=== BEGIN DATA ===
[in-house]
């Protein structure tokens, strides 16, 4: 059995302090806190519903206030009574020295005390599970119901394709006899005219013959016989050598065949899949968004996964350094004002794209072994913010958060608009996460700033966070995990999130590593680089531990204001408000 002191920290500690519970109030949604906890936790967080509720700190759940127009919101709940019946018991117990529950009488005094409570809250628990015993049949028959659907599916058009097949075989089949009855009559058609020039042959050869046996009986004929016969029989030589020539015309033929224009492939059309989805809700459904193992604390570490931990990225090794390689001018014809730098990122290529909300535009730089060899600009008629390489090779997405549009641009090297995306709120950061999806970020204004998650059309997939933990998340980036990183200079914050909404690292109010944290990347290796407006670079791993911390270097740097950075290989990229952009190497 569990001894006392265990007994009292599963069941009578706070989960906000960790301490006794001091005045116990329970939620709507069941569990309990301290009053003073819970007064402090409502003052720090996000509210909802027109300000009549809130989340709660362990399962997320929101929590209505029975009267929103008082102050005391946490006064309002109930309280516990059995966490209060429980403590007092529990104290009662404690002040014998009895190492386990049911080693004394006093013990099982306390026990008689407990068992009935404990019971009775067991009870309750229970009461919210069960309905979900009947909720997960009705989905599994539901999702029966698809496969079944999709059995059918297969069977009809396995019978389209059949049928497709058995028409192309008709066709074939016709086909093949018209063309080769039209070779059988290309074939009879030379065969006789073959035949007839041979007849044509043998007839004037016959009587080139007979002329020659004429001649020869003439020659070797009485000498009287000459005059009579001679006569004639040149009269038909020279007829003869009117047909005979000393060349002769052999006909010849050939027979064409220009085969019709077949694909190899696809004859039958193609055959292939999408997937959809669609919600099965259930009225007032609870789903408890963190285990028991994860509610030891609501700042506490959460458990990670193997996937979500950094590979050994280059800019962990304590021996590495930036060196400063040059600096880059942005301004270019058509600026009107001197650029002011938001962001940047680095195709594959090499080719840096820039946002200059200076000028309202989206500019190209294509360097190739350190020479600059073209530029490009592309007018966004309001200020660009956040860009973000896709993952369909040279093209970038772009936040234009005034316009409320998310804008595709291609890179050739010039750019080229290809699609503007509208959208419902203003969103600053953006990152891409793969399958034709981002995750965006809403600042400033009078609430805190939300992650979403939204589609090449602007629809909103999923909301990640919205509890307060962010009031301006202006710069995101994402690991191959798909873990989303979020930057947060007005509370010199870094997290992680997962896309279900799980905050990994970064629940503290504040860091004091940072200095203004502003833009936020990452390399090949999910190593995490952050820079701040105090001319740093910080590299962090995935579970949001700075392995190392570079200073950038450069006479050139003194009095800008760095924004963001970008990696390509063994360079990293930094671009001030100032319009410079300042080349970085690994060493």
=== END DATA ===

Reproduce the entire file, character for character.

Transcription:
[in-house]
């Protein structure tokens, strides 16, 4: 059995302090806190519903206030009574020295005390599970119901394709006899005219013959016989050598065949899949968004996964350094004002794209072994913010958060608009996460700033966070995990999130590593680089531990204001408000 002191920290500690519970109030949604906890936790967080509720700190759940127009919101709940019946018991117990529950009488005094409570809250628990015993049949028959659907599916058009097949075989089949009855009559058609020039042959050869046996009986004929016969029989030589020539015309033929224009492939059309989805809700459904193992604390570490931990990225090794390689001018014809730098990122290529909300535009730089060899600009008629390489090779997405549009641009090297995306709120950061999806970020204004998650059309997939933990998340980036990183200079914050909404690292109010944290990347290796407006670079791993911390270097740097950075290989990229952009190497 569990001894006392265990007994009292599963069941009578706070989960906000960790301490006794001091005045116990329970939620709507069941569990309990301290009053003073819970007064402090409502003052720090996000509210909802027109300000009549809130989340709660362990399962997320929101929590209505029975009267929103008082102050005391946490006064309002109930309280516990059995966490209060429980403590007092529990104290009662404690002040014998009895190492386990049911080693004394006093013990099982306390026990008689407990068992009935404990019971009775067991009870309750229970009461919210069960309905979900009947909720997960009705989905599994539901999702029966698809496969079944999709059995059918297969069977009809396995019978389209059949049928497709058995028409192309008709066709074939016709086909093949018209063309080769039209070779059988290309074939009879030379065969006789073959035949007839041979007849044509043998007839004037016959009587080139007979002329020659004429001649020869003439020659070797009485000498009287000459005059009579001679006569004639040149009269038909020279007829003869009117047909005979000393060349002769052999006909010849050939027979064409220009085969019709077949694909190899696809004859039958193609055959292939999408997937959809669609919600099965259930009225007032609870789903408890963190285990028991994860509610030891609501700042506490959460458990990670193997996937979500950094590979050994280059800019962990304590021996590495930036060196400063040059600096880059942005301004270019058509600026009107001197650029002011938001962001940047680095195709594959090499080719840096820039946002200059200076000028309202989206500019190209294509360097190739350190020479600059073209530029490009592309007018966004309001200020660009956040860009973000896709993952369909040279093209970038772009936040234009005034316009409320998310804008595709291609890179050739010039750019080229290809699609503007509208959208419902203003969103600053953006990152891409793969399958034709981002995750965006809403600042400033009078609430805190939300992650979403939204589609090449602007629809909103999923909301990640919205509890307060962010009031301006202006710069995101994402690991191959798909873990989303979020930057947060007005509370010199870094997290992680997962896309279900799980905050990994970064629940503290504040860091004091940072200095203004502003833009936020990452390399090949999910190593995490952050820079701040105090001319740093910080590299962090995935579970949001700075392995190392570079200073950038450069006479050139003194009095800008760095924004963001970008990696390509063994360079990293930094671009001030100032319009410079300042080349970085690994060493």